By the OGJ Online Staff
HOUSTON, July 12 -- Trading in the long-stalled New York Mercantile Exchange Inc. coal futures contract began Thursday with 98 contracts changing hands by the close of the market.
NYMEX spokeswoman Nachamah Jacobovits said the exchange was "reasonably pleased" with the first day's results. Most observers don't expect a high level of liquidity at the outset of the market.
NYMEX first began work on the contract 3 years but delayed introducing it until now. Observers said the delay appeared to be result of a slow start for NYMEX electricity contracts.
"Choice is good," said a spokesman for Dynegy Inc., which buys and sells coal on line and is active in the over-the-counter market.
Interest in the coal futures contract perked up after 900 coal contracts were traded in one day on the over-the-counter market last September. That was a big increase and showed there was a need for a financial instrument to lay off risk, said Thad Huetteman, a consultant and president of Power & Energy Analytic Resources Inc., in Atlanta, which markets an analytic tool for mark-to-market accounting in coal-power market positions.
Up to now, the market has used the so-called "NYMEX look-alike" contract as a reference product to trade against. NYMEX contract specifications have become an industry standard for cash and over-the-counter trading. OTC trading has dropped back down to 5-10 contracts/day, Huetteman said, from 300-400/month last fall when rising gas prices helped drive up coal prices.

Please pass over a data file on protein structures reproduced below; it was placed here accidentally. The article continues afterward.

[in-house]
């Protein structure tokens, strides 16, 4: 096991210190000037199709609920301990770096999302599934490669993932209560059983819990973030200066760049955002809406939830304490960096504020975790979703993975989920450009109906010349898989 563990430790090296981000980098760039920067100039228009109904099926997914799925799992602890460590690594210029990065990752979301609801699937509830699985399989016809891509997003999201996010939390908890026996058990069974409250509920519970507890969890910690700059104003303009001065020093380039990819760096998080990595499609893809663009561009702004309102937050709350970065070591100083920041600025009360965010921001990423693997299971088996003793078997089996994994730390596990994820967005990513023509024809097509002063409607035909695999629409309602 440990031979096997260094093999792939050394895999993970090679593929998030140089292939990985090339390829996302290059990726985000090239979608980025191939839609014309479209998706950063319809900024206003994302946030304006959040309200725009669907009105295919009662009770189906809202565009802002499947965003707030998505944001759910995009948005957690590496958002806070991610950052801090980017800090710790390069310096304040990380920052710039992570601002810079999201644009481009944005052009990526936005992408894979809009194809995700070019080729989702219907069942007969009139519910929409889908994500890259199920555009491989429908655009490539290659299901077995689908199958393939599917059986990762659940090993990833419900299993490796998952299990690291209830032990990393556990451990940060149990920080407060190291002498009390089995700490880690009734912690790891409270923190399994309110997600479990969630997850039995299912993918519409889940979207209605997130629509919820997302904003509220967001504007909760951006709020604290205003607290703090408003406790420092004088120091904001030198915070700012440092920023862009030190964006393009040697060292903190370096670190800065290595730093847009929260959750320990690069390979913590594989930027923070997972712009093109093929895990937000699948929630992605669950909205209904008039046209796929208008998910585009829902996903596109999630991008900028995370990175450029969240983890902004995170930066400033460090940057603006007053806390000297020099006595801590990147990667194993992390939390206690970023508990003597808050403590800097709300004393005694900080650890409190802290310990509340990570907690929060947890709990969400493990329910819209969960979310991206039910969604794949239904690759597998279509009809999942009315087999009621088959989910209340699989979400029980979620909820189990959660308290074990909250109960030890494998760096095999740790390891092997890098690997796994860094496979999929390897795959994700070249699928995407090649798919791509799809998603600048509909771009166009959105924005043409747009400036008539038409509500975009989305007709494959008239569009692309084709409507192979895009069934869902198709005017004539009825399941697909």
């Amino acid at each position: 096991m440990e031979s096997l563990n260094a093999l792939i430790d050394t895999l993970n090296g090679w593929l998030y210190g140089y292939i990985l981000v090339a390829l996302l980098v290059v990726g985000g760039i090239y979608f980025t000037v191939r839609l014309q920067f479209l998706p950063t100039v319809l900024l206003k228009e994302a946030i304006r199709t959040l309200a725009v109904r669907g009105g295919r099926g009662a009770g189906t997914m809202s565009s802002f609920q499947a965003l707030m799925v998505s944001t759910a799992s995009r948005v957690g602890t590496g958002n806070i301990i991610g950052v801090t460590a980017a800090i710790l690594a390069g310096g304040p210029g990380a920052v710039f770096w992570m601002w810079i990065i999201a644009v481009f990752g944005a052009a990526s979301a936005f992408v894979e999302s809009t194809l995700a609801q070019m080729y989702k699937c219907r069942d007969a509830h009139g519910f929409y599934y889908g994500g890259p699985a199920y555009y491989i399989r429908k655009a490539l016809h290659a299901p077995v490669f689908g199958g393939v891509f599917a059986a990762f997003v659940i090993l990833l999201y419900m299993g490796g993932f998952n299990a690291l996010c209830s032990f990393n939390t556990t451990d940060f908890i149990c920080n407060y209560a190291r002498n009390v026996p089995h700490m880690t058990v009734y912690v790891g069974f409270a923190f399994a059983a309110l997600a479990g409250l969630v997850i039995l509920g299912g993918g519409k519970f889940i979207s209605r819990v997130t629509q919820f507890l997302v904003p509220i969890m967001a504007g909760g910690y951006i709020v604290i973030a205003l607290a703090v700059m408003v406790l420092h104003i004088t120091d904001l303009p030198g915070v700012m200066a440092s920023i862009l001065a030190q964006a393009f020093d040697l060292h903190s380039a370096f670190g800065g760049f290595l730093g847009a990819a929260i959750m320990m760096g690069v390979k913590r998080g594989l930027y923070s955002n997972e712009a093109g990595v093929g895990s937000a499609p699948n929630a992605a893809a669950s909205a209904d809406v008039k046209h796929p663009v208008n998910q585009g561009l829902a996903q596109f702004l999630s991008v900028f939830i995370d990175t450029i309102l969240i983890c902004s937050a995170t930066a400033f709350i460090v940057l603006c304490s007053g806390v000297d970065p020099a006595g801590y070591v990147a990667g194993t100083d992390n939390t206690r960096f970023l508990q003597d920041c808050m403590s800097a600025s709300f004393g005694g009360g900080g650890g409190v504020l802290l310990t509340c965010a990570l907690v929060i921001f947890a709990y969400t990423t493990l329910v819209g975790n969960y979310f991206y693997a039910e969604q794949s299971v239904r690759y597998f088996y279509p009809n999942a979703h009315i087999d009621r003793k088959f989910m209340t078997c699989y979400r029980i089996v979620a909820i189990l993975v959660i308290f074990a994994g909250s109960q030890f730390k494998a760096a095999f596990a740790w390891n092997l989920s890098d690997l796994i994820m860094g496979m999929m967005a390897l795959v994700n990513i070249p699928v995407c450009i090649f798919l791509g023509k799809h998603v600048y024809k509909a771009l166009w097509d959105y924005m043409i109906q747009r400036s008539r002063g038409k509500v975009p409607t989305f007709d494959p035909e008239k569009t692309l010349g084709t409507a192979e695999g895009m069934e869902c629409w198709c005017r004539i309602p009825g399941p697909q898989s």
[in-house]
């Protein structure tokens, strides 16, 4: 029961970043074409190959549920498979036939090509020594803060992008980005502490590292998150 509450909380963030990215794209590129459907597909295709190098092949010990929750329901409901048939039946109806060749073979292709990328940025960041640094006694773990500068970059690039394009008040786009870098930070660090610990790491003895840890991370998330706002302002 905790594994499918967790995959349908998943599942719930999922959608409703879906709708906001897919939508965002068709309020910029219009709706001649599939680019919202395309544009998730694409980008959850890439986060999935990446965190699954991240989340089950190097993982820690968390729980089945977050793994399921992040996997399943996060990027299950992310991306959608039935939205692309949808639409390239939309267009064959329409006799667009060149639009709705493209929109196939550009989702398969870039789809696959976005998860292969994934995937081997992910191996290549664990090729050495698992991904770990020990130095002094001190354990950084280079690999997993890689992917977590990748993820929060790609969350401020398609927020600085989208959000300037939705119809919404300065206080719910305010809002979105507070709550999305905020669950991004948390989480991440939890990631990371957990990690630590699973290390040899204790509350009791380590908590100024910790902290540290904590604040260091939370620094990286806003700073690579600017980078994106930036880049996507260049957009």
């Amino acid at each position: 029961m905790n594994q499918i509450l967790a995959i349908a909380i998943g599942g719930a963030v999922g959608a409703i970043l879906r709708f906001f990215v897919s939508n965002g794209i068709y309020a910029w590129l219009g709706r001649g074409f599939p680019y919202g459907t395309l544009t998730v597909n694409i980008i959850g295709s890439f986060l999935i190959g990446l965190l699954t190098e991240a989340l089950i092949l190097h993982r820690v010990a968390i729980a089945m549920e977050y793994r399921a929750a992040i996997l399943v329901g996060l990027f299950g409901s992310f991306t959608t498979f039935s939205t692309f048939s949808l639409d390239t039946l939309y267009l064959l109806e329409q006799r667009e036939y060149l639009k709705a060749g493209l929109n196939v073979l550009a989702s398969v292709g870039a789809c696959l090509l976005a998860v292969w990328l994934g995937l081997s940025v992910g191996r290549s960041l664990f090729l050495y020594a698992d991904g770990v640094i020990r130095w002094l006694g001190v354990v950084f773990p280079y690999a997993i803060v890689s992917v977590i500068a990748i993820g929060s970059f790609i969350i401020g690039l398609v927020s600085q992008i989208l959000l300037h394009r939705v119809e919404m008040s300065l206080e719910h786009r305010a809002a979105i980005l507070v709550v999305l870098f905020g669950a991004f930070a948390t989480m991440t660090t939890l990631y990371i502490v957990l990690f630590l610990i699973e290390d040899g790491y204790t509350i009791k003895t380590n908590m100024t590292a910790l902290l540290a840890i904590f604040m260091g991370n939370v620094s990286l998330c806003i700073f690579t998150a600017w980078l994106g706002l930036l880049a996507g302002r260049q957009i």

Most coal is sold under long-term contracts that are tailored to the needs of specific buyers. That dampened volatility, but Huetteman said he expects volatility to increase in the future and people will want to lay off some of the risk. That should help spark interest in the futures contract.
Traders said the market is still in the transition stage, as long-term coal contracts expire, but it is growing. Coal is generally quoted on a quarterly basis going forward and as a 12-month strip in the OTC market.
Three coal products are being actively traded, two in the West and one in the East. The NYMEX look-alike contract traded in the East is a 1% sulfur 12,000 btu Appalachian coal barge product with a trading area on the Ohio River near at Big Sandy.
The other two are Powder River Basin coal products transported by rail. One is 8,800 btu and the other is 8,400 btu. Some puts and calls, straddles, and swaps also are being traded, traders said.